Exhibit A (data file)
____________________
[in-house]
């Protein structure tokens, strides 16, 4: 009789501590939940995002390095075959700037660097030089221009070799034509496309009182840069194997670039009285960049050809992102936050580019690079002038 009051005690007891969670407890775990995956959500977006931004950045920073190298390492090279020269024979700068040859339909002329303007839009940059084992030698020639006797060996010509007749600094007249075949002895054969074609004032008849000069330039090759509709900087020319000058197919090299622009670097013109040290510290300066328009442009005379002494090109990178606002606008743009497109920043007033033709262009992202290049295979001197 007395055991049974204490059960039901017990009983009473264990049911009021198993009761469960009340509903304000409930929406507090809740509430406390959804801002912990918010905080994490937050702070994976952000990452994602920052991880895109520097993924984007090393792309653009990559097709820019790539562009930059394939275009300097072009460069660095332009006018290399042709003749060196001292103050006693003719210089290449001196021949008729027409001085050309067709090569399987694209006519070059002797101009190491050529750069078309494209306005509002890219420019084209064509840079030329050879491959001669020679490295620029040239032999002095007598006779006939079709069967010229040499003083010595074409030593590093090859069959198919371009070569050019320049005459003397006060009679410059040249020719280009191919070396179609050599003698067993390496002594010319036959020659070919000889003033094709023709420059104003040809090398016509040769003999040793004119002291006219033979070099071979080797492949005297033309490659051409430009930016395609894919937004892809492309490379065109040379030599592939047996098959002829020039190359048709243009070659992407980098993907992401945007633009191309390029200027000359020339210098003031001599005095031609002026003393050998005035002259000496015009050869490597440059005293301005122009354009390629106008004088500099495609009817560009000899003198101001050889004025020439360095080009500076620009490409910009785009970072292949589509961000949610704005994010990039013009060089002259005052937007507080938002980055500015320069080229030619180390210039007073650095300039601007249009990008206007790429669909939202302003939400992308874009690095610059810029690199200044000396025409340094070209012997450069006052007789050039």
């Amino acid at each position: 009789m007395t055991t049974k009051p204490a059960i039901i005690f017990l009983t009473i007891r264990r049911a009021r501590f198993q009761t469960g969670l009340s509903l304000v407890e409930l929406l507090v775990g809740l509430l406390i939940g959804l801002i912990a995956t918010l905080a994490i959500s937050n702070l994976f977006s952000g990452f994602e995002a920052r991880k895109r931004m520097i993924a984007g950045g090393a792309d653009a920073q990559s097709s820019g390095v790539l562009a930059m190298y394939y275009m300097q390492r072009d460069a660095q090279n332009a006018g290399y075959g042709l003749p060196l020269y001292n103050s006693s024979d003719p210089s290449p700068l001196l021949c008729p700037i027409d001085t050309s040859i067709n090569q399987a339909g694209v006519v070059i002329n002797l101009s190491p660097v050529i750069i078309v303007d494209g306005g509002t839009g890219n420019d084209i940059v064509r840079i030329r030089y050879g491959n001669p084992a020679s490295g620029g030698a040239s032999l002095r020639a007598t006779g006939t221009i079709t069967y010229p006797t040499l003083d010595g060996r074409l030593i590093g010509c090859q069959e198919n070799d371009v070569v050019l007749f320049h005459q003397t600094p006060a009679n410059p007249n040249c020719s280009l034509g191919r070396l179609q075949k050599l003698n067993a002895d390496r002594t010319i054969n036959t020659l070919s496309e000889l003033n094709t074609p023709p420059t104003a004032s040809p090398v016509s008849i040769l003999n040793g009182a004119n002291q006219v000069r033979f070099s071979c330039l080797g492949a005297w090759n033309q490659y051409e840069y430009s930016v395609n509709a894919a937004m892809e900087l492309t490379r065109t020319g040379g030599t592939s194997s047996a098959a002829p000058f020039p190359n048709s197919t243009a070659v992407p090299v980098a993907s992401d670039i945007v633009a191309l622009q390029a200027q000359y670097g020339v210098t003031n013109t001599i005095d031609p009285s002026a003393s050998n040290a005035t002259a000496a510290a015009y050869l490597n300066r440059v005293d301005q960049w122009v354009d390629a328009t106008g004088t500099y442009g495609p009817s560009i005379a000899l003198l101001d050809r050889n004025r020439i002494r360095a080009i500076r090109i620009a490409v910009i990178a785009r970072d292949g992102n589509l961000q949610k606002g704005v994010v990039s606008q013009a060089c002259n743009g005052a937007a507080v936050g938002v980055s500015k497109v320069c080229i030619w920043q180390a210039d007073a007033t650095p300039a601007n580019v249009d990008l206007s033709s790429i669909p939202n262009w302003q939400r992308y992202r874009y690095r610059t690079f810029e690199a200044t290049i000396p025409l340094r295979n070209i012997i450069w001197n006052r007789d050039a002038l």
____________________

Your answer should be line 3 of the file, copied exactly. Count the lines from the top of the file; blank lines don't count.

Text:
């Amino acid at each position: 009789m007395t055991t049974k009051p204490a059960i039901i005690f017990l009983t009473i007891r264990r049911a009021r501590f198993q009761t469960g969670l009340s509903l304000v407890e409930l929406l507090v775990g809740l509430l406390i939940g959804l801002i912990a995956t918010l905080a994490i959500s937050n702070l994976f977006s952000g990452f994602e995002a920052r991880k895109r931004m520097i993924a984007g950045g090393a792309d653009a920073q990559s097709s820019g390095v790539l562009a930059m190298y394939y275009m300097q390492r072009d460069a660095q090279n332009a006018g290399y075959g042709l003749p060196l020269y001292n103050s006693s024979d003719p210089s290449p700068l001196l021949c008729p700037i027409d001085t050309s040859i067709n090569q399987a339909g694209v006519v070059i002329n002797l101009s190491p660097v050529i750069i078309v303007d494209g306005g509002t839009g890219n420019d084209i940059v064509r840079i030329r030089y050879g491959n001669p084992a020679s490295g620029g030698a040239s032999l002095r020639a007598t006779g006939t221009i079709t069967y010229p006797t040499l003083d010595g060996r074409l030593i590093g010509c090859q069959e198919n070799d371009v070569v050019l007749f320049h005459q003397t600094p006060a009679n410059p007249n040249c020719s280009l034509g191919r070396l179609q075949k050599l003698n067993a002895d390496r002594t010319i054969n036959t020659l070919s496309e000889l003033n094709t074609p023709p420059t104003a004032s040809p090398v016509s008849i040769l003999n040793g009182a004119n002291q006219v000069r033979f070099s071979c330039l080797g492949a005297w090759n033309q490659y051409e840069y430009s930016v395609n509709a894919a937004m892809e900087l492309t490379r065109t020319g040379g030599t592939s194997s047996a098959a002829p000058f020039p190359n048709s197919t243009a070659v992407p090299v980098a993907s992401d670039i945007v633009a191309l622009q390029a200027q000359y670097g020339v210098t003031n013109t001599i005095d031609p009285s002026a003393s050998n040290a005035t002259a000496a510290a015009y050869l490597n300066r440059v005293d301005q960049w122009v354009d390629a328009t106008g004088t500099y442009g495609p009817s560009i005379a000899l003198l101001d050809r050889n004025r020439i002494r360095a080009i500076r090109i620009a490409v910009i990178a785009r970072d292949g992102n589509l961000q949610k606002g704005v994010v990039s606008q013009a060089c002259n743009g005052a937007a507080v936050g938002v980055s500015k497109v320069c080229i030619w920043q180390a210039d007073a007033t650095p300039a601007n580019v249009d990008l206007s033709s790429i669909p939202n262009w302003q939400r992308y992202r874009y690095r610059t690079f810029e690199a200044t290049i000396p025409l340094r295979n070209i012997i450069w001197n006052r007789d050039a002038l």